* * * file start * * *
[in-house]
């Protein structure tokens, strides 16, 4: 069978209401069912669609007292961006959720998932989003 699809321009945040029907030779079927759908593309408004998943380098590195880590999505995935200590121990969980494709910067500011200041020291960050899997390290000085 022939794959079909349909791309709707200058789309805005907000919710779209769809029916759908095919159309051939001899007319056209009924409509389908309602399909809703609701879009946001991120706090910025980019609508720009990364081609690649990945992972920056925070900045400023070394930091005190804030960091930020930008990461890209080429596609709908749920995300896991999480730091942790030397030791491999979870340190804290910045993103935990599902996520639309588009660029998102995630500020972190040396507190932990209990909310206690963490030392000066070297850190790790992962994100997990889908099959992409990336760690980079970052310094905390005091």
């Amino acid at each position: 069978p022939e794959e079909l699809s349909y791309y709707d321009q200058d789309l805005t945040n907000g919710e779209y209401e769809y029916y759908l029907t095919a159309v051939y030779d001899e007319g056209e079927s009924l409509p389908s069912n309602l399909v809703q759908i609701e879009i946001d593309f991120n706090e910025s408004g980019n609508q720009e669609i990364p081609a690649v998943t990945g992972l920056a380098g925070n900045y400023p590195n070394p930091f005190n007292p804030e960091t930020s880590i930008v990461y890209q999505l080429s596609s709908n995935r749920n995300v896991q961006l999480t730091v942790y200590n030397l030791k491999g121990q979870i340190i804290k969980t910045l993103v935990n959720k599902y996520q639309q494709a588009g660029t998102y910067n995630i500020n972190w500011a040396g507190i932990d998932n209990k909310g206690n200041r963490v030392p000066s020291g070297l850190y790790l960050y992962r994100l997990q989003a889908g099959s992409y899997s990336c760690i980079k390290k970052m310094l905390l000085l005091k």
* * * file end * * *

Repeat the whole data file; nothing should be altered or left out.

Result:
[in-house]
């Protein structure tokens, strides 16, 4: 069978209401069912669609007292961006959720998932989003 699809321009945040029907030779079927759908593309408004998943380098590195880590999505995935200590121990969980494709910067500011200041020291960050899997390290000085 022939794959079909349909791309709707200058789309805005907000919710779209769809029916759908095919159309051939001899007319056209009924409509389908309602399909809703609701879009946001991120706090910025980019609508720009990364081609690649990945992972920056925070900045400023070394930091005190804030960091930020930008990461890209080429596609709908749920995300896991999480730091942790030397030791491999979870340190804290910045993103935990599902996520639309588009660029998102995630500020972190040396507190932990209990909310206690963490030392000066070297850190790790992962994100997990889908099959992409990336760690980079970052310094905390005091």
């Amino acid at each position: 069978p022939e794959e079909l699809s349909y791309y709707d321009q200058d789309l805005t945040n907000g919710e779209y209401e769809y029916y759908l029907t095919a159309v051939y030779d001899e007319g056209e079927s009924l409509p389908s069912n309602l399909v809703q759908i609701e879009i946001d593309f991120n706090e910025s408004g980019n609508q720009e669609i990364p081609a690649v998943t990945g992972l920056a380098g925070n900045y400023p590195n070394p930091f005190n007292p804030e960091t930020s880590i930008v990461y890209q999505l080429s596609s709908n995935r749920n995300v896991q961006l999480t730091v942790y200590n030397l030791k491999g121990q979870i340190i804290k969980t910045l993103v935990n959720k599902y996520q639309q494709a588009g660029t998102y910067n995630i500020n972190w500011a040396g507190i932990d998932n209990k909310g206690n200041r963490v030392p000066s020291g070297l850190y790790l960050y992962r994100l997990q989003a889908g099959s992409y899997s990336c760690i980079k390290k970052m310094l905390l000085l005091k």